outgo, might be undisturbed. Therefore the I. C. C. accounts
make a primary broad distinction between intake (revenue) and
outgo (expenses), and do not permit transactions to be recorded
as intake or outgo unless public service is involved in the trans-
action. " The classifications of Operating Revenues and Oper-
ating Expenses are based throughout upon the idea that nothing
is to be included as an expense which does not represent a pay-
ment made or actually to be made, and nothing included as a
revenue which does not represent revenues actually earned.
Obviously, a carrier cannot collect from and pay to itself, and to
charge Operating Expenses and credit Operating Revenues with
rents of the houses in question would overstate both Operating
Expenses and Operating Revenues, to the extent of such
entries " (Case 488).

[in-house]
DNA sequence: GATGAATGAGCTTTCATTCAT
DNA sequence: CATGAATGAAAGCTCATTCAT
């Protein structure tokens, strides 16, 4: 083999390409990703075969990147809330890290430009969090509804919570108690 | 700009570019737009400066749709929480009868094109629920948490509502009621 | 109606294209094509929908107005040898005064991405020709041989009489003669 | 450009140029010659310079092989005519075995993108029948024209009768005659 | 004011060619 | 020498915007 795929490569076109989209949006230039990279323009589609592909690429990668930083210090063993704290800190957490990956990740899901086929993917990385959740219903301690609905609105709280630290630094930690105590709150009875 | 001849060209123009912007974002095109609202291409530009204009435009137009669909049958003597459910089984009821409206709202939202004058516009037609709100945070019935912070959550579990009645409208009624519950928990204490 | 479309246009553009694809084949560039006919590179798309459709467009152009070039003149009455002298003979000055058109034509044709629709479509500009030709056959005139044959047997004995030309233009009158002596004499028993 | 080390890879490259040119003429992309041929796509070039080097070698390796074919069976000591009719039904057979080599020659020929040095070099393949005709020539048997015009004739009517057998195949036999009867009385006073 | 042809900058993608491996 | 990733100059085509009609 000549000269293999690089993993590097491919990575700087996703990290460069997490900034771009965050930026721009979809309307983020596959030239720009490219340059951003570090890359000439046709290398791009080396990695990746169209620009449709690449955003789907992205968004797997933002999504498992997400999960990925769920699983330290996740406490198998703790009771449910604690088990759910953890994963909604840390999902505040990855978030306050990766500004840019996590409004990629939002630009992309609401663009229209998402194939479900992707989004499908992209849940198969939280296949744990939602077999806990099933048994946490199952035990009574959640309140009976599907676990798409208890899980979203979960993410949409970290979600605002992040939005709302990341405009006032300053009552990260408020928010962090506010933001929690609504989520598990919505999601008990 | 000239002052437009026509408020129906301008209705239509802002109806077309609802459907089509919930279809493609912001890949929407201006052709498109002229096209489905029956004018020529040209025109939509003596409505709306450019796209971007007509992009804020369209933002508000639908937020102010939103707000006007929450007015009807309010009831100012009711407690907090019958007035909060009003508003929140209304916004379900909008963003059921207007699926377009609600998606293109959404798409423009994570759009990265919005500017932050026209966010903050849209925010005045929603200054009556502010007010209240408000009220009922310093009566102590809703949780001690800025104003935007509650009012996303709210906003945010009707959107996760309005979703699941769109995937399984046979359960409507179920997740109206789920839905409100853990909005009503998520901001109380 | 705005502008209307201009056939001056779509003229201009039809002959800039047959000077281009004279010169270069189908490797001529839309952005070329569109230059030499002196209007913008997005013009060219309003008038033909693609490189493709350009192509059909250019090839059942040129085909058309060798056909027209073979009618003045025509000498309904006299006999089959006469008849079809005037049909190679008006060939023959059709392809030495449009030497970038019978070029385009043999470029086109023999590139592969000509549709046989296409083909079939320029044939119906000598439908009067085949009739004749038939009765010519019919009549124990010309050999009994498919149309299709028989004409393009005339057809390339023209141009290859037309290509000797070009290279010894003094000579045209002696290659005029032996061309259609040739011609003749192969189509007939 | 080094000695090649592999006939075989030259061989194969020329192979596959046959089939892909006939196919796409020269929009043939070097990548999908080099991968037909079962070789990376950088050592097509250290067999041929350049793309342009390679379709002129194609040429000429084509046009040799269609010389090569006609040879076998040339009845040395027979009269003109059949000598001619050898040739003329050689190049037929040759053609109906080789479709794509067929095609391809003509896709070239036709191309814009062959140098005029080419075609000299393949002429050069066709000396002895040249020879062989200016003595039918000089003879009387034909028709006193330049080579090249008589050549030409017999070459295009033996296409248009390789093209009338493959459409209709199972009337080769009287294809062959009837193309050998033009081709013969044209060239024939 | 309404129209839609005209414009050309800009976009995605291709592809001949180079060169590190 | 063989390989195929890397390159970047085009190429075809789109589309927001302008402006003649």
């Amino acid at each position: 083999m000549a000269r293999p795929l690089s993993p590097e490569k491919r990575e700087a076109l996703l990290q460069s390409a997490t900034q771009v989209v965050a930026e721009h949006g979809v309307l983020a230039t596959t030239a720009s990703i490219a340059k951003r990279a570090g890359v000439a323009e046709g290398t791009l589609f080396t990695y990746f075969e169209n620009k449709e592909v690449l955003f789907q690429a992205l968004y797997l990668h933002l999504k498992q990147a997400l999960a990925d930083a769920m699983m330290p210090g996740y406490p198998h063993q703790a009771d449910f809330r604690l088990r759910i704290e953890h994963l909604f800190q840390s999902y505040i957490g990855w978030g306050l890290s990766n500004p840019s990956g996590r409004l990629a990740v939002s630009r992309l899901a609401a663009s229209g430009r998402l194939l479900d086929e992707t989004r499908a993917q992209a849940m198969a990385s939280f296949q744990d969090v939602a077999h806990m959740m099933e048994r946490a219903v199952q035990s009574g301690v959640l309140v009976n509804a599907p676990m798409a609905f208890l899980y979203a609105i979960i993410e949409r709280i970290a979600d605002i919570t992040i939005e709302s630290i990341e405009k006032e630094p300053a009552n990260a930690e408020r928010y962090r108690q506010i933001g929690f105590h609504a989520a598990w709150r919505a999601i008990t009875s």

From intake (revenue) and outgo (expenses) is evolved the
third term of net intake or net outgo. To the extent that the
intake exceeds the outgo it is net intake, or profit. The final
intake is cash, but leading up to the stage when the railroad may
actually collect cash, are the manifold antecedent processes, each
serving as a link to the next higher, in which the intake is
product measured in units that are useful in the next stage of
the process.

These subordinate net effects may be produced at any mis-
cellaneous point throughout operations, but only at one point
can there be a true net effect, and that point is the point of real
profit, or loss.

It is the problem of the accountant to hold in coordination,
through the advancing sequences, the figures of outgo and
intake, so that, for as much as they record, they yield the true
net effect and not merely a partial net difference. There is
much inaccuracy in the use of the word " Profit." It is used
loosely to describe the amount of any intake in excess of its